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People are just realising what 'five gold rings' means in 12 Days of Xmas

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Many holiday songs are sung at Christmas.

Whether that's "The First Noel," "Jingle Bells," or "O Holy Night," there are several carols out there that get people into the spirit of the holidays.

However, some of the lyrics to the songs, like "12 Days of Christmas," have thrown people into a whirlwind of disbelief.

Especially the "five gold rings" part.

On Monday (19 December), Dr Anna Hughes, who is an astrophysics PhD, who works in quantum computing, took to her Twitter to speak about what she came to realise in the lyrics.

"Learning that "five gooolden riings" is not, in fact, referring to 5 literal golden rings, but to five ring-necked pheasants, aka more birds," she tweeted.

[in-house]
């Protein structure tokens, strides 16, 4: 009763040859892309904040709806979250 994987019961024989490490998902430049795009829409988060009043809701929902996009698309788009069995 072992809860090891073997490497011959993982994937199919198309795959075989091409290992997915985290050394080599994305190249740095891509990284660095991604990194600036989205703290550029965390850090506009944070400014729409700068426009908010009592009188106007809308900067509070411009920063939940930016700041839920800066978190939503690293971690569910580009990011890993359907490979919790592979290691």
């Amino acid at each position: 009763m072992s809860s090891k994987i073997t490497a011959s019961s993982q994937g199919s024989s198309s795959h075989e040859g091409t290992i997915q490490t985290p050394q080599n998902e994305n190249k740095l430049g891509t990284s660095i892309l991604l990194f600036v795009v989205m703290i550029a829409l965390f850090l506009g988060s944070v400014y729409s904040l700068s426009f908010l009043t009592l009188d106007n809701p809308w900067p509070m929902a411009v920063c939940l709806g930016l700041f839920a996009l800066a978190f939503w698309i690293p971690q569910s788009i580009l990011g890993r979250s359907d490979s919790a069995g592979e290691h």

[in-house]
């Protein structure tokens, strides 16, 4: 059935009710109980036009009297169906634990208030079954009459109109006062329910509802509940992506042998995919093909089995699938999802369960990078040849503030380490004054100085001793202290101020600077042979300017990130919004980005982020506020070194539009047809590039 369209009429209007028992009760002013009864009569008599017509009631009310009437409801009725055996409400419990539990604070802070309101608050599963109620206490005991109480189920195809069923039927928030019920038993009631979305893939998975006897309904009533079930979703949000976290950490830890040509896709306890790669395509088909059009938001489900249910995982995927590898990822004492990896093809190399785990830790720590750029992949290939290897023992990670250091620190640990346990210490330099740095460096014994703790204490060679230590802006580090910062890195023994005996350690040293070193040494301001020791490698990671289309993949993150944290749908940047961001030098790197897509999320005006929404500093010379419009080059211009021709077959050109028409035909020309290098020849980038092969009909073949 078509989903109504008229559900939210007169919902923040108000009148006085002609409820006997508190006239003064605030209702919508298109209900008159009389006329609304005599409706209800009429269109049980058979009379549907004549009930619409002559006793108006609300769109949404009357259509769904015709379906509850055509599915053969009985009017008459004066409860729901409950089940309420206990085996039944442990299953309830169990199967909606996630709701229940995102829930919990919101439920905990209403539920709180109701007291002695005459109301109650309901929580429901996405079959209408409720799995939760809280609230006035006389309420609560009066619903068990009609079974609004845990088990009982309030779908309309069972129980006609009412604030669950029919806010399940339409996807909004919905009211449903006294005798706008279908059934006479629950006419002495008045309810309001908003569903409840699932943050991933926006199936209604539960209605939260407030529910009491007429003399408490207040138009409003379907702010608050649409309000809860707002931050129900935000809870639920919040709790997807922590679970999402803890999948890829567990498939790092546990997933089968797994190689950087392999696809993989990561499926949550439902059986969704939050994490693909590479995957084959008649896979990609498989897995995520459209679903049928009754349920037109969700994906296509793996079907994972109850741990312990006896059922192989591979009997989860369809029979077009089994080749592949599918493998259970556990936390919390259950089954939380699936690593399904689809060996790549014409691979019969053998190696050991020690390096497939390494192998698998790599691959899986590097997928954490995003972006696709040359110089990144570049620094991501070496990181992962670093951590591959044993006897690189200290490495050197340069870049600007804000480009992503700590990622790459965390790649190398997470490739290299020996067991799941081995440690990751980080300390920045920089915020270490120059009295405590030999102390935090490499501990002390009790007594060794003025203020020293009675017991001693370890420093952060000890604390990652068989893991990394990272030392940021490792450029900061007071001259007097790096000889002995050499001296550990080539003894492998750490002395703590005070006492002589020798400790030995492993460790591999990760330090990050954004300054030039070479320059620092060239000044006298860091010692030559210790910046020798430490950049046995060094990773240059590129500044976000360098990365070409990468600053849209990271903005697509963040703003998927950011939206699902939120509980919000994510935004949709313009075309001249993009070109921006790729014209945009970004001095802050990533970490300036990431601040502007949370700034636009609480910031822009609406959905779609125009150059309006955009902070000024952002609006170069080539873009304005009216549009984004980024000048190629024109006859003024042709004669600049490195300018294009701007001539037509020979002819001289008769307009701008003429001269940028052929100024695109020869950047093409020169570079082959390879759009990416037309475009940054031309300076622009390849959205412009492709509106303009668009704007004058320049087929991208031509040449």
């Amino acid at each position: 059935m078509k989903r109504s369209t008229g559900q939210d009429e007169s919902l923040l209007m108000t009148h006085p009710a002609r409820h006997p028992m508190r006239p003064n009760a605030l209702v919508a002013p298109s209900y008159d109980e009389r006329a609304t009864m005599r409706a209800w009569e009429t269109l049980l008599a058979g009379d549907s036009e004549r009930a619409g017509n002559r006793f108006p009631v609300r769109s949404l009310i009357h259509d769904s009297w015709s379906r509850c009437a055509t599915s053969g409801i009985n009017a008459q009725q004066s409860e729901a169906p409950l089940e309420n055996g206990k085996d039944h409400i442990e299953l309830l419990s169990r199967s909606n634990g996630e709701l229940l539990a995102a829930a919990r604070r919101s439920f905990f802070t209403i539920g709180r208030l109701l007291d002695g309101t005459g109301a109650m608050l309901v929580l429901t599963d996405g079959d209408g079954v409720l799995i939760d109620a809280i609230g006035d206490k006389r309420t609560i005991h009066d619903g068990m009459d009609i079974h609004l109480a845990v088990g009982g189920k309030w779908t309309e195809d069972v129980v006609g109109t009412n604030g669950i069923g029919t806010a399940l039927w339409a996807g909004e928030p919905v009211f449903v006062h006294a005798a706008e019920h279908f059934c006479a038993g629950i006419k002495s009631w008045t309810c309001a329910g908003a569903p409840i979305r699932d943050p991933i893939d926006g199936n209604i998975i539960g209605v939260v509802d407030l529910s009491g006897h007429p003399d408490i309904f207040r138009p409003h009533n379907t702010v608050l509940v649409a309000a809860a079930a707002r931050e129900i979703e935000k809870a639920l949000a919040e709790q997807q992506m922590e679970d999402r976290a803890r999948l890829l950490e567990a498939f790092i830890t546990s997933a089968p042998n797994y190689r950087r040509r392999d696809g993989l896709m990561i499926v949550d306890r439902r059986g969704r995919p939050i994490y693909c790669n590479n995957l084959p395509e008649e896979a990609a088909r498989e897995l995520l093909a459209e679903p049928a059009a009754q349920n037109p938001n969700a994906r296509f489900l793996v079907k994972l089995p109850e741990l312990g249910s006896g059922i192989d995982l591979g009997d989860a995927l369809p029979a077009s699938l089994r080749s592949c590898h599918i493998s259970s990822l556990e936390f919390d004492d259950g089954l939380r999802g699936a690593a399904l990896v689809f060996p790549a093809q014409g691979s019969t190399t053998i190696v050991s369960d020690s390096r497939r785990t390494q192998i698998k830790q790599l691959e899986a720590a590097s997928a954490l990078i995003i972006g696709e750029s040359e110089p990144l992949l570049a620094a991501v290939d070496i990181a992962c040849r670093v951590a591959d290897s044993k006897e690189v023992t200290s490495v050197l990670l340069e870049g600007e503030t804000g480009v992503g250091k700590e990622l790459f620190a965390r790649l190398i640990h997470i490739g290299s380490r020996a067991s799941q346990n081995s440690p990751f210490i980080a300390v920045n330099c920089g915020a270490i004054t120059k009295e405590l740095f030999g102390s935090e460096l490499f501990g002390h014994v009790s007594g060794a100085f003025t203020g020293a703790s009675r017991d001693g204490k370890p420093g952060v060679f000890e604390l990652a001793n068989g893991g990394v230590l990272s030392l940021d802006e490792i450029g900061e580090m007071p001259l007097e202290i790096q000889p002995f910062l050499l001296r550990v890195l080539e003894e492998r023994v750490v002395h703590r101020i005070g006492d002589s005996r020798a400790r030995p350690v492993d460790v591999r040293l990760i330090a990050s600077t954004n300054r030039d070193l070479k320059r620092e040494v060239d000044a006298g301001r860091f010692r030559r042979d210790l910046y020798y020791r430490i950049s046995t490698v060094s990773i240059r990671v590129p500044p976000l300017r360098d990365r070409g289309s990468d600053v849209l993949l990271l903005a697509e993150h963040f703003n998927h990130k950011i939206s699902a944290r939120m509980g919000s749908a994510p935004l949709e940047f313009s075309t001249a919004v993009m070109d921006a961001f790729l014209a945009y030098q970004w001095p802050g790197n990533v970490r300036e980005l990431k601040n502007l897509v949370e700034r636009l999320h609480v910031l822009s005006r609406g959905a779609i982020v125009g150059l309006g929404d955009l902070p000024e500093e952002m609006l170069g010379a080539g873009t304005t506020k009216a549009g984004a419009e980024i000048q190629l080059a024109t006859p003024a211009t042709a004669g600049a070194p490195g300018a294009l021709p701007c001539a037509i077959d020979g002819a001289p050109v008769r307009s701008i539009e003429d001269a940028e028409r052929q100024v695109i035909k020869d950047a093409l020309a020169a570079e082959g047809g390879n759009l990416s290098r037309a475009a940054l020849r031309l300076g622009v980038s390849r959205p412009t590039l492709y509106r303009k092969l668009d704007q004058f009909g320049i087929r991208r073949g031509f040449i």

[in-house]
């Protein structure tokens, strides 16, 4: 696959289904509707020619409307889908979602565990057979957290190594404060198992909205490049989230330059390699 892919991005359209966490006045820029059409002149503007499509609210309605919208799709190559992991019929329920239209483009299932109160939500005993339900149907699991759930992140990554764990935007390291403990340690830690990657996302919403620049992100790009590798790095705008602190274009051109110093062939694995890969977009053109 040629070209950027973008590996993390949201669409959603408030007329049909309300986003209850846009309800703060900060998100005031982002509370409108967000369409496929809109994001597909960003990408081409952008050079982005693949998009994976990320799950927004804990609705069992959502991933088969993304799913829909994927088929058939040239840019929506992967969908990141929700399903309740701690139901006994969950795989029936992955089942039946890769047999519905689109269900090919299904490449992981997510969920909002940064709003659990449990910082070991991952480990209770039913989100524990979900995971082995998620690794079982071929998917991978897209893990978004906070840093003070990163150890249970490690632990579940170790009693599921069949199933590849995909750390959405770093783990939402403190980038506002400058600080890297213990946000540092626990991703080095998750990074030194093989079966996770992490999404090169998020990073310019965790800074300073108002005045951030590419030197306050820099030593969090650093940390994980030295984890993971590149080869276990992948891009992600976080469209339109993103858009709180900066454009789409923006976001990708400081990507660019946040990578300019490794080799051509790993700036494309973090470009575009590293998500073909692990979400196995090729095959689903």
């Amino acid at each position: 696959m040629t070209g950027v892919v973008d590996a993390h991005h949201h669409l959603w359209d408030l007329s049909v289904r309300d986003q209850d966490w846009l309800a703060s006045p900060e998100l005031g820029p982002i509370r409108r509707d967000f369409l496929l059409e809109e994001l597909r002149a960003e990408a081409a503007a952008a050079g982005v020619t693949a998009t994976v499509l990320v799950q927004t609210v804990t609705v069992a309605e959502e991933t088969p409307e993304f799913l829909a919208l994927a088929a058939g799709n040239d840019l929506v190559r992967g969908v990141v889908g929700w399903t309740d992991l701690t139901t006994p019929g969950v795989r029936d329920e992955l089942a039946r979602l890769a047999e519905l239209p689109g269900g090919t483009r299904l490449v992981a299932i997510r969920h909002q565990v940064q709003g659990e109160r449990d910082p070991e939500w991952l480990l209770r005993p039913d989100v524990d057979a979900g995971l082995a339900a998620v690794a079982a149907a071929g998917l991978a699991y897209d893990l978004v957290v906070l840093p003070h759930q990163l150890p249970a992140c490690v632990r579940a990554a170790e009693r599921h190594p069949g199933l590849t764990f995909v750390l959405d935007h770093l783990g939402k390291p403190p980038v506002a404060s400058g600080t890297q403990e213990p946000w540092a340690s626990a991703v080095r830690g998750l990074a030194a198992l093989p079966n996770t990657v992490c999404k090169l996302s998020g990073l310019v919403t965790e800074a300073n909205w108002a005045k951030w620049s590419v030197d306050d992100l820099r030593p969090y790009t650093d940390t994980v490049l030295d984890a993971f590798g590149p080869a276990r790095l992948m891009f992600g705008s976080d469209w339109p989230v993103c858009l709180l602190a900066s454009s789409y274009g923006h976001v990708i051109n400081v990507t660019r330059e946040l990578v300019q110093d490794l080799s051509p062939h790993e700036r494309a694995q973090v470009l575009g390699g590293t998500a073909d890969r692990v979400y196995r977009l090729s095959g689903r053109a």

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People took to the comment section of Hughes' post to share their surprise at finding out the meaning of the "golden rings."

They also revealed other lyrics they thought were one thing but really weren't.

One person wrote: "I read this out loud to my partner, and he shouted 'No!' as if I had just told him Christmas was canceled forever."

"Wow, it never once occurred to me that the maids are milking cows. I always thought they were breastfeeding babies," another quipped.

A third wrote: "But that is the one you get to sing dramatically and extend the notes and apply operatic vibrato, and that won't work if you are singing about pheasants."

Someone else added: "So. MANY. Birbs. in that song."

Check out other reactions below.


According to a report from Good Housekeeping, the "12 Days of Christmas" have changed over the years.

The carol, also known as the Twelvetide in Christianity, referenced the "12 days following Christmas," also known as Twelvetide in Christianity.

This begins with the birth of Jesus Christ on 25 December and ends with the Three Wise Men (Three Kings Day) on 6 January.

The weeks before Christmas is Advent, which is where the creation of advent calendars comes from.

Although some scholars think the song has origins in France, the carol made an appearance in the English children's book Mirth With-out Mischief, published in 1780.

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